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YugabyteDB Helm Chart services: LoadBalancer and headless ClusterIP 鈽革笍馃殌

Installing YugabyteDB with the Helm Chart creates 4 services. Here is an example where I deployed in AWS as in this previous blog post:

$ kubectl get services -n yb-demo-eu-west-1a

NAME                 TYPE           CLUSTER-IP       PORT(S)
yb-master-ui         LoadBalancer   10.100.227.70    7000:31261/TCP
yb-masters           ClusterIP      None             7000/TCP,7100/TCP
yb-tserver-service   LoadBalancer   10.100.31.106   6379:31669/TCP,9042:31874/TCP,5433:31376/TCP
yb-tservers          ClusterIP      None             9000/TCP,12000/TCP,11000/TCP,13000/TCP,9100/TCP,6379/TCP,9042/TCP,5433/TCP
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There are two services (LoadBalancer and ClusterIP) for the two StatefulSets (yb-master, the contol plane, and yb-tservers, the data plane)

ClusterIP headless service

The ClusterIP ones are created with no IP which means that they are just DNS entries and not a proxy. This is a headless service that can be used to distribute the connections without an intermediate component, using the Kubernetes DNS.

From the cluster (cluster.local) in a namespace (yb-demo-eu-west-1c), I can connect to any pod in the yb-tserver StatefulSets with the hostname yb-tservers.yb-demo-eu-west-1a.svc.cluster.local

Round robin to one StatefulSets pods

Here is an example, running psql from any pod, and connecting multiple times to this address:

$ kubectl run -it --rm --restart=Never --image postgres psql -- \
  psql -h yb-tservers.yb-demo-eu-west-1a.svc.cluster.local      \
  -p 5433 -U yugabyte -c 'select inet_server_addr()'

 inet_server_addr
------------------
 192.168.11.13
(1 row)

$ kubectl run -it --rm --restart=Never --image postgres psql -- \
  psql -h yb-tservers.yb-demo-eu-west-1a.svc.cluster.local      \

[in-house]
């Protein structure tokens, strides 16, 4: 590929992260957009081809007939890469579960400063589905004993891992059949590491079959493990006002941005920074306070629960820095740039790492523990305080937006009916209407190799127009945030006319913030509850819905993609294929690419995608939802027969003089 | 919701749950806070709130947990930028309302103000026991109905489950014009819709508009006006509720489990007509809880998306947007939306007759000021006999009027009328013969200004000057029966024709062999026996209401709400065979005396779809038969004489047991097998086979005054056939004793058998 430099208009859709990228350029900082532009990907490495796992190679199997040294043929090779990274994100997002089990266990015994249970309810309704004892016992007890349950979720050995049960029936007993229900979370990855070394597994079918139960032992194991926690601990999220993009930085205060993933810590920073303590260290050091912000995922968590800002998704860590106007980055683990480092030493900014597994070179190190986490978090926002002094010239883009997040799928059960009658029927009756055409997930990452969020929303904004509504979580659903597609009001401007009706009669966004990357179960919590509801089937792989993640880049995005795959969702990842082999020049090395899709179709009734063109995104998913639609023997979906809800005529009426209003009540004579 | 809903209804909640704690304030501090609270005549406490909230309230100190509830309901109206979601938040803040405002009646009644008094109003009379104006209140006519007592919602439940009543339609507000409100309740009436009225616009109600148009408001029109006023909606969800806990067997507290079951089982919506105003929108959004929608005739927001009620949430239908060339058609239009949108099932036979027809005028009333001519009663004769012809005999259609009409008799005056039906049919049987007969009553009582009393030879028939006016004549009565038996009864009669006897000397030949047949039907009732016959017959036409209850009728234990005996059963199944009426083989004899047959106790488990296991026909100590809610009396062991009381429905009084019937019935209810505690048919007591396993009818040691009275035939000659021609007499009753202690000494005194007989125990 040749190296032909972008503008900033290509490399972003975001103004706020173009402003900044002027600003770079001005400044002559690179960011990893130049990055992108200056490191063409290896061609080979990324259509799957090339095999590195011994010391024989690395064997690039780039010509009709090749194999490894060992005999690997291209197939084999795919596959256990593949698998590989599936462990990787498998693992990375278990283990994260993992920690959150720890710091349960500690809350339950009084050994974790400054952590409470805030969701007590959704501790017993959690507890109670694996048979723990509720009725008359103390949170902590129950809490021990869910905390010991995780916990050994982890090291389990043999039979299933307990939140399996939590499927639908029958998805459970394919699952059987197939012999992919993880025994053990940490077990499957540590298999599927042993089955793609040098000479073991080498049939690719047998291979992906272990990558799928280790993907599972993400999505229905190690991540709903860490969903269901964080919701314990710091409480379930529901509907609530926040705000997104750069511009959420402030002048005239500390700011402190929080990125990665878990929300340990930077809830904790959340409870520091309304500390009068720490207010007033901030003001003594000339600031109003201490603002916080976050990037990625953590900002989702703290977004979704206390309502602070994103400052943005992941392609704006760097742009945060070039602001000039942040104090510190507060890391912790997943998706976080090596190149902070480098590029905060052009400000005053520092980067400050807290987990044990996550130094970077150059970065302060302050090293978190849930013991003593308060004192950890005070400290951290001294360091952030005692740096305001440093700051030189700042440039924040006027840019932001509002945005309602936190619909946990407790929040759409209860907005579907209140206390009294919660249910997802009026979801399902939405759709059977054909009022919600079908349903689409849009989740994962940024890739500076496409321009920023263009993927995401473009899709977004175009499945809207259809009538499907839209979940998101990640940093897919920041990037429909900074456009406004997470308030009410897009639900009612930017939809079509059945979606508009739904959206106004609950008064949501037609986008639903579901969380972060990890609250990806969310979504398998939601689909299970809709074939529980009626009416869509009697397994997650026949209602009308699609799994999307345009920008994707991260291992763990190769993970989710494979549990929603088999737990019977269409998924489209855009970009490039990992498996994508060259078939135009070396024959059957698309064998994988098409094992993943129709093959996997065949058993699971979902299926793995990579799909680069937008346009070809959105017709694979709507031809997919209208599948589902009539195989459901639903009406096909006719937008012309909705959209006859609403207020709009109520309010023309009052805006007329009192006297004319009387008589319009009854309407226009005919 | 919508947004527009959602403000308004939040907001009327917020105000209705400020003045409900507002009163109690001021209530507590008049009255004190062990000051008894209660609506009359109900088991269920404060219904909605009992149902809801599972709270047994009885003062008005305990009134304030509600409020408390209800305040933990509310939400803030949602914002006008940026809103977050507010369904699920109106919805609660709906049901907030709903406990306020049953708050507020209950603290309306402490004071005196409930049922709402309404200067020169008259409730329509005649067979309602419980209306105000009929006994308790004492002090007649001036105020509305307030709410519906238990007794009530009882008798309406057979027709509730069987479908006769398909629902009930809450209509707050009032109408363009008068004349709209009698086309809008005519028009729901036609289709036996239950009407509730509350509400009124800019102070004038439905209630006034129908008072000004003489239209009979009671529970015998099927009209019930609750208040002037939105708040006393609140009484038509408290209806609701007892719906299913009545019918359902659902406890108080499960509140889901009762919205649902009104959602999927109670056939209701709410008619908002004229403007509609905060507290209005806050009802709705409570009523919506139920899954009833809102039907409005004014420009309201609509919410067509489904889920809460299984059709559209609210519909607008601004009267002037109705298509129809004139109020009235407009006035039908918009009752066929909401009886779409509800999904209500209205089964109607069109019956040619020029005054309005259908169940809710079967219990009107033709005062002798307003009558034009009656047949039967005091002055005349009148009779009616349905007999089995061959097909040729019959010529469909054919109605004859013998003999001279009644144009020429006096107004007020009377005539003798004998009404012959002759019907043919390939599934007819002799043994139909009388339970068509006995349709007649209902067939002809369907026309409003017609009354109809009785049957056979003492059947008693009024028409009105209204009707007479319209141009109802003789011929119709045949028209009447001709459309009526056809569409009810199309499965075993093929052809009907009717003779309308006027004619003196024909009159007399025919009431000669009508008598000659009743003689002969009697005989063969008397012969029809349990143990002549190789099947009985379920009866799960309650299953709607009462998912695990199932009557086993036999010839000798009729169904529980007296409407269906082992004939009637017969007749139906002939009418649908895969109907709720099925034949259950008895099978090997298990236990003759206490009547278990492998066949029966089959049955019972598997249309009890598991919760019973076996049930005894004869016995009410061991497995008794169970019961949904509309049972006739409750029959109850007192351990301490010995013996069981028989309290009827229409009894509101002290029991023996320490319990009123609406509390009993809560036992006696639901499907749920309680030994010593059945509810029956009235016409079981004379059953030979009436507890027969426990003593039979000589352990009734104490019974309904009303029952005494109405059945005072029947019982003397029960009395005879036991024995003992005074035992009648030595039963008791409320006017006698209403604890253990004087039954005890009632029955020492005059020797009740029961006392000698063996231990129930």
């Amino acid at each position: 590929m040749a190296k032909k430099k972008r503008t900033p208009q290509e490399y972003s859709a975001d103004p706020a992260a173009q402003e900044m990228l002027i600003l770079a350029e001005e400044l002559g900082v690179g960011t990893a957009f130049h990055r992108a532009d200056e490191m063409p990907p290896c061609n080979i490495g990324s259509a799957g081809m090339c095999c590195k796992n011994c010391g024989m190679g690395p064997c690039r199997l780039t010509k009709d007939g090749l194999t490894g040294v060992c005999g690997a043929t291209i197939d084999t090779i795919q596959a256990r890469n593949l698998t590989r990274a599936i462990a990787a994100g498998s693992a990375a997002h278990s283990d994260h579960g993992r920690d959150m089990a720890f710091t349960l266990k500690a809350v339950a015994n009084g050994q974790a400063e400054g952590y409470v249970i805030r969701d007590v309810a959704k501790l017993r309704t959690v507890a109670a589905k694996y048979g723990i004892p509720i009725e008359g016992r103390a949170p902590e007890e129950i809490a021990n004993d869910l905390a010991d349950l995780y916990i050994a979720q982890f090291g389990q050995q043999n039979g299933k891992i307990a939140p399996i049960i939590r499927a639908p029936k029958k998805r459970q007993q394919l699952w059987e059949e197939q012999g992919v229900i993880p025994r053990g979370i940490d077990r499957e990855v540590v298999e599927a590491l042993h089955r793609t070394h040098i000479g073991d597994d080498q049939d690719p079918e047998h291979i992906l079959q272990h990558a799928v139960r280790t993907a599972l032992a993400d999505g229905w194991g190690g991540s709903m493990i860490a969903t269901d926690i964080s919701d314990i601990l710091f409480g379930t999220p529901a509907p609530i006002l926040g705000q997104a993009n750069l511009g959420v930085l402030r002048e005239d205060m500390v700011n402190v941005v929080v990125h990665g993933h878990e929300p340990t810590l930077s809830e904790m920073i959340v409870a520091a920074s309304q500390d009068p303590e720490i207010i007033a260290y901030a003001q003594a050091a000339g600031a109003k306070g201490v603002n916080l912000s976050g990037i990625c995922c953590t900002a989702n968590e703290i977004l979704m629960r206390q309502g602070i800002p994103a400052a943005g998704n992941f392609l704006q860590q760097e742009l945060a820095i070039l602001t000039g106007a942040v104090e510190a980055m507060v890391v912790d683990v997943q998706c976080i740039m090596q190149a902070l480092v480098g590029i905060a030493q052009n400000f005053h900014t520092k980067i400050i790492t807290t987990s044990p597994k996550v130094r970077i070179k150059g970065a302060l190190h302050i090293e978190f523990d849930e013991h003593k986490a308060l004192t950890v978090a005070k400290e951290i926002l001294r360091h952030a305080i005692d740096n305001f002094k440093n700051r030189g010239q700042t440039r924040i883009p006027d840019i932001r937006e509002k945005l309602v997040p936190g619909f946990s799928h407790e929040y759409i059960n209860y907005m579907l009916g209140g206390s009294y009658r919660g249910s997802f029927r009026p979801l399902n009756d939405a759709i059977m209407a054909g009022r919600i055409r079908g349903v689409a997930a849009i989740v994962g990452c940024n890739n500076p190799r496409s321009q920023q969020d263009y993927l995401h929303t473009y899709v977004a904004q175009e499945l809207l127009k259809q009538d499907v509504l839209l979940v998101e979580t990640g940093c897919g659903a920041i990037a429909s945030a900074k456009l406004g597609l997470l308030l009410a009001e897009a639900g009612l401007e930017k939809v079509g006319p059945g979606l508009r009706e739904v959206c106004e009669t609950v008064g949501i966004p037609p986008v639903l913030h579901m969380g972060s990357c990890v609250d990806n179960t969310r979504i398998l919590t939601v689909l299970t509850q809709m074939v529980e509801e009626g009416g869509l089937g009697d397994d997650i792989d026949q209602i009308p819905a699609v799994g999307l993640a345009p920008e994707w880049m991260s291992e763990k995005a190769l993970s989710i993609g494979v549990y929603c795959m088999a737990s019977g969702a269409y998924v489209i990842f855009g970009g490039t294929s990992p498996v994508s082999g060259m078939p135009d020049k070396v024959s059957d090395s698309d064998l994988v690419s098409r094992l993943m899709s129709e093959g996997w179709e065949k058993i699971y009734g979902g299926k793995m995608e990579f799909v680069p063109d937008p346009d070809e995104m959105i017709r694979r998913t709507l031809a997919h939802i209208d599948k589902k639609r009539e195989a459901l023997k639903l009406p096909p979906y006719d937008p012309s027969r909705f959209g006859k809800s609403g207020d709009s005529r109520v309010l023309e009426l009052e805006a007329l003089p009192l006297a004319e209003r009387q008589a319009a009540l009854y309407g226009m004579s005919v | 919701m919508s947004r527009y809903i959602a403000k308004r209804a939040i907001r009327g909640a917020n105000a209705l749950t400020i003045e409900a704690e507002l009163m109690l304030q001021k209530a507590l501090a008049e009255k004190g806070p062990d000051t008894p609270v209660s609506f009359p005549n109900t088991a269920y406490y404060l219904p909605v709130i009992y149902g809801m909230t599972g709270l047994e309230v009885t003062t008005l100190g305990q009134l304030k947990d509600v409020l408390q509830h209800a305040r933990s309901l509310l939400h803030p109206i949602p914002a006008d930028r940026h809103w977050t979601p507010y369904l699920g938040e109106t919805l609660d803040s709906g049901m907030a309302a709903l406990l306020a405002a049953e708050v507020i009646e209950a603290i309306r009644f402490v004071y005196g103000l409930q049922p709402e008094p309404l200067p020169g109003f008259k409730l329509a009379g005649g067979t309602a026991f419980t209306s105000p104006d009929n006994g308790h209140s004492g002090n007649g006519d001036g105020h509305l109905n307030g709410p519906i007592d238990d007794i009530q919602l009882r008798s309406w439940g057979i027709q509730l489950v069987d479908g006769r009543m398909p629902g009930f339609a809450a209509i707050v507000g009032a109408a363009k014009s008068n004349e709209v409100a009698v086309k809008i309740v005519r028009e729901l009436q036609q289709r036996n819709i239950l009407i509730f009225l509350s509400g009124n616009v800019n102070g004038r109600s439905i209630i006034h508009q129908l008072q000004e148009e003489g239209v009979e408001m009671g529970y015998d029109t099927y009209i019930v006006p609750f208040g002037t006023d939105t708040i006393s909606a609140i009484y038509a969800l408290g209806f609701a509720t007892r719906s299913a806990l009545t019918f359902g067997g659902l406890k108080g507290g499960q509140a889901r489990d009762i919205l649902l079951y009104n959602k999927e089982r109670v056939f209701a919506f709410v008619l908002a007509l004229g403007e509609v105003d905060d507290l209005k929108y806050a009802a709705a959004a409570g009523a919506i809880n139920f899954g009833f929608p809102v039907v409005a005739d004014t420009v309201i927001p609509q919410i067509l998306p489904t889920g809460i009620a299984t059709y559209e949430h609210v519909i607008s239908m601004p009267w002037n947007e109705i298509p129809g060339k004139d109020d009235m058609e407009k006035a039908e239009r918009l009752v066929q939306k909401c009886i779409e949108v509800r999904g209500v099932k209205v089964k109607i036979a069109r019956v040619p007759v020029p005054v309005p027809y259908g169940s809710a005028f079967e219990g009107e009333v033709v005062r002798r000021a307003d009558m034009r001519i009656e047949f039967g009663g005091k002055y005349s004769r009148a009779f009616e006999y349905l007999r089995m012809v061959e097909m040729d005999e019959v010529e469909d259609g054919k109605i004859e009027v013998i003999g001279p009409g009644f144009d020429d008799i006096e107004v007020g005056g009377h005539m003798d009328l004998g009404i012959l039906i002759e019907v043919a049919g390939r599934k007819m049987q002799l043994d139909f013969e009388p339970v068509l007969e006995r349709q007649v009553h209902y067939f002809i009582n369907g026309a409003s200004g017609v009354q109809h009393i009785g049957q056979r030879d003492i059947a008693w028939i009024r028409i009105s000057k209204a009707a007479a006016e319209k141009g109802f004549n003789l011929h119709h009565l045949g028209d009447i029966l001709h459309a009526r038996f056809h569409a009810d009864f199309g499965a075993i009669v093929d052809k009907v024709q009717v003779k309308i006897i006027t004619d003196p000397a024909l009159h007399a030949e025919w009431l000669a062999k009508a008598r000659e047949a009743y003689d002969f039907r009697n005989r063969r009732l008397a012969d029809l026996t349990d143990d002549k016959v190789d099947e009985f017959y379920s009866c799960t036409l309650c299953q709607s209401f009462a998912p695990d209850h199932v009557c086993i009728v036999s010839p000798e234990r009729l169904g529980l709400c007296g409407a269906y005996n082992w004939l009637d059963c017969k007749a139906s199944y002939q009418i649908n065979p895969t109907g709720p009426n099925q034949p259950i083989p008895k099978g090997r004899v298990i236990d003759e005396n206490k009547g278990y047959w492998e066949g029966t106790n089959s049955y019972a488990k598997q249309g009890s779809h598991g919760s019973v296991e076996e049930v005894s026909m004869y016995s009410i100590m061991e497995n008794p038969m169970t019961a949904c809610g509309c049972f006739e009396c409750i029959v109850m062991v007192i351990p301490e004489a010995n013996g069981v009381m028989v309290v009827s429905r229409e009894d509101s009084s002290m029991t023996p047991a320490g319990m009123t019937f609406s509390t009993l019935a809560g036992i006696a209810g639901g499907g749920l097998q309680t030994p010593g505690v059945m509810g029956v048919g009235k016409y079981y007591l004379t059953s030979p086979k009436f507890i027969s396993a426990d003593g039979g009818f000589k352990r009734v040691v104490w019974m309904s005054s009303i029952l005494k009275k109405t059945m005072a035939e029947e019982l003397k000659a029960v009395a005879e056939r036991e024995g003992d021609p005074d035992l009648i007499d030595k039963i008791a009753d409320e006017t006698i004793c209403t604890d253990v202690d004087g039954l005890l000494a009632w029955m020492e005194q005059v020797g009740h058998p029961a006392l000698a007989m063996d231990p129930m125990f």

-p 5433 -U yugabyte -c 'select inet_server_addr()'

 inet_server_addr
------------------
 192.168.20.199
(1 row)
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The connections went to different nodes. Those are different PostgreSQL backends running in different pods, but they expose the same logical database because YugabyteDB is a Distributed SQL database.

The two IP addresses above are the two pods in the yb-tserver StatefulSets:

$ kubectl get pods -n yb-demo-eu-west-1a -o wide

NAME           READY   STATUS    RESTARTS   AGE    IP               NODE                                          NOMINATED NODE   READINESS GATES
yb-master-0    2/2     Running   0          174m   192.168.2.75     ip-192-168-4-117.eu-west-1.compute.internal   <none>           <none>
yb-tserver-0   2/2     Running   0          174m   192.168.20.199   ip-192-168-4-117.eu-west-1.compute.internal   <none>           <none>
yb-tserver-1   2/2     Running   0          174m   192.168.11.13    ip-192-168-4-117.eu-west-1.compute.internal   <none>           <none>
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Note that I deployed the StatefulSets in three Availability Zones. The ClusterIP service connects to one AZ and this is probably what you want to do from the application servers, so that they connect in the same AZ. This ensures the minimum latency and maximum availability.

Cluster aware Smart Drivers

However, if you use the YugabyteDB Smart Drivers they will discover all nodes in all AZ:

$ kubectl run -it --rm --restart=Never --image postgres psql -- \
>   psql -h yb-tservers.yb-demo-eu-west-1a.svc.cluster.local      \
>   -p 5433 -U yugabyte -c 'select host,zone from yb_servers()'
                             host                              |    zone
---------------------------------------------------------------+------------
 yb-tserver-0.yb-tservers.yb-demo-eu-west-1c.svc.cluster.local | eu-west-1c
 yb-tserver-1.yb-tservers.yb-demo-eu-west-1a.svc.cluster.local | eu-west-1a
 yb-tserver-0.yb-tservers.yb-demo-eu-west-1b.svc.cluster.local | eu-west-1b
 yb-tserver-1.yb-tservers.yb-demo-eu-west-1b.svc.cluster.local | eu-west-1b
 yb-tserver-1.yb-tservers.yb-demo-eu-west-1c.svc.cluster.local | eu-west-1c
 yb-tserver-0.yb-tservers.yb-demo-eu-west-1a.svc.cluster.local | eu-west-1a
(6 rows)
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This mean that if you want to constrain the connections to one AZ when using the Smart Drivers, you need to use the tolopogy key, like aws.eu-west-1.eu-west-1a for example.

Endpoints

The ClusterIP headless service yb-tservers connects to the yb-tserver pods, 192.168.11.13 and 192.168.20.199 in my case, for all ports exposed by the Table Servers, 5433 being the YSQL one, which is the PostgreSQL-compatible API.

$ kubectl describe service yb-tservers -n yb-demo-eu-west-1a

Name:              yb-tservers
Namespace:         yb-demo-eu-west-1a
Labels:            app=yb-tserver
                   app.kubernetes.io/managed-by=Helm
                   chart=yugabyte
                   component=yugabytedb